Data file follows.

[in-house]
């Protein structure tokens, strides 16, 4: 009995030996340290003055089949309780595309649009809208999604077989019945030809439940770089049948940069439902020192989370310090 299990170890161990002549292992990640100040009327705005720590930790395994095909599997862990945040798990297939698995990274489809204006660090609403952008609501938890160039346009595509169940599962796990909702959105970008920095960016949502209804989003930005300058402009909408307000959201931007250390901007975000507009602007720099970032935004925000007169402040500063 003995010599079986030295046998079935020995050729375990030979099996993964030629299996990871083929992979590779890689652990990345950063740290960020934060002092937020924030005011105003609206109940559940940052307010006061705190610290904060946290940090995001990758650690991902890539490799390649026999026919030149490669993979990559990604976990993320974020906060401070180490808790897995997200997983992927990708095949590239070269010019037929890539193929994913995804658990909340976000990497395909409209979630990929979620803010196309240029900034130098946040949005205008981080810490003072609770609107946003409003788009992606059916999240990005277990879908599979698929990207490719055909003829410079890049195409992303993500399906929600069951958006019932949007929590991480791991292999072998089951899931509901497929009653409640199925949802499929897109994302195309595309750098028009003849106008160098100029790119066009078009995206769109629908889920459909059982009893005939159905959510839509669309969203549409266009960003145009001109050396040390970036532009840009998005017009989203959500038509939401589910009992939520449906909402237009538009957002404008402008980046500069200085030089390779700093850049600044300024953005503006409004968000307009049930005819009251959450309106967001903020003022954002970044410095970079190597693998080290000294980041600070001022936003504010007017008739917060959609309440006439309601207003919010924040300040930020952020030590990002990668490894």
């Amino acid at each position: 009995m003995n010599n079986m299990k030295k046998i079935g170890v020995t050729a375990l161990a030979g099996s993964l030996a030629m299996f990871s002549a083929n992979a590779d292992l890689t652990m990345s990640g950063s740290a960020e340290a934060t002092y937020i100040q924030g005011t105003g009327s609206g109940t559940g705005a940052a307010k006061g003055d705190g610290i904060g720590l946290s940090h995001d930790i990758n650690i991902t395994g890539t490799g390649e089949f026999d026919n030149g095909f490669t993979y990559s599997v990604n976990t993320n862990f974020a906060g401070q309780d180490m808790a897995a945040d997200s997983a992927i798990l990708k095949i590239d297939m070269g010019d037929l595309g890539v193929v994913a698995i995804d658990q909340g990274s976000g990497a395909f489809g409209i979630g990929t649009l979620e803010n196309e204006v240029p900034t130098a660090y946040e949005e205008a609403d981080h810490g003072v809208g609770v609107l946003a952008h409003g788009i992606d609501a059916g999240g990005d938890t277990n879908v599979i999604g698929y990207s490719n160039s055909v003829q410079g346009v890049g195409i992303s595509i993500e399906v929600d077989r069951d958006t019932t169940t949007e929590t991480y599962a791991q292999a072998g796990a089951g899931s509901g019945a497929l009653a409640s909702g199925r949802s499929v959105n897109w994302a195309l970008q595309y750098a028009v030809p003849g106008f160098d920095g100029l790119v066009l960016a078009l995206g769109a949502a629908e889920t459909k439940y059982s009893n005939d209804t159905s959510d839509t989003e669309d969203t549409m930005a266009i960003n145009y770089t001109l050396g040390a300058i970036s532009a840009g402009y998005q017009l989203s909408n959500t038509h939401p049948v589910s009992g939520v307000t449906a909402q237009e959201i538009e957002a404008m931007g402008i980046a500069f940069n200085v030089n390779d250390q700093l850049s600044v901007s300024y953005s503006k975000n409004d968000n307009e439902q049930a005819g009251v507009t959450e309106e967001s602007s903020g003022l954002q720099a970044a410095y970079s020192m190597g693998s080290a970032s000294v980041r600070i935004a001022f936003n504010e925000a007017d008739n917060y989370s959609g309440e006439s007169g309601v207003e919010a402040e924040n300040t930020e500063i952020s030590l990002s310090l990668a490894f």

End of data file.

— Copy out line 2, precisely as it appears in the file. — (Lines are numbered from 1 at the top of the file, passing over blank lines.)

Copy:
């Protein structure tokens, strides 16, 4: 009995030996340290003055089949309780595309649009809208999604077989019945030809439940770089049948940069439902020192989370310090 299990170890161990002549292992990640100040009327705005720590930790395994095909599997862990945040798990297939698995990274489809204006660090609403952008609501938890160039346009595509169940599962796990909702959105970008920095960016949502209804989003930005300058402009909408307000959201931007250390901007975000507009602007720099970032935004925000007169402040500063 003995010599079986030295046998079935020995050729375990030979099996993964030629299996990871083929992979590779890689652990990345950063740290960020934060002092937020924030005011105003609206109940559940940052307010006061705190610290904060946290940090995001990758650690991902890539490799390649026999026919030149490669993979990559990604976990993320974020906060401070180490808790897995997200997983992927990708095949590239070269010019037929890539193929994913995804658990909340976000990497395909409209979630990929979620803010196309240029900034130098946040949005205008981080810490003072609770609107946003409003788009992606059916999240990005277990879908599979698929990207490719055909003829410079890049195409992303993500399906929600069951958006019932949007929590991480791991292999072998089951899931509901497929009653409640199925949802499929897109994302195309595309750098028009003849106008160098100029790119066009078009995206769109629908889920459909059982009893005939159905959510839509669309969203549409266009960003145009001109050396040390970036532009840009998005017009989203959500038509939401589910009992939520449906909402237009538009957002404008402008980046500069200085030089390779700093850049600044300024953005503006409004968000307009049930005819009251959450309106967001903020003022954002970044410095970079190597693998080290000294980041600070001022936003504010007017008739917060959609309440006439309601207003919010924040300040930020952020030590990002990668490894």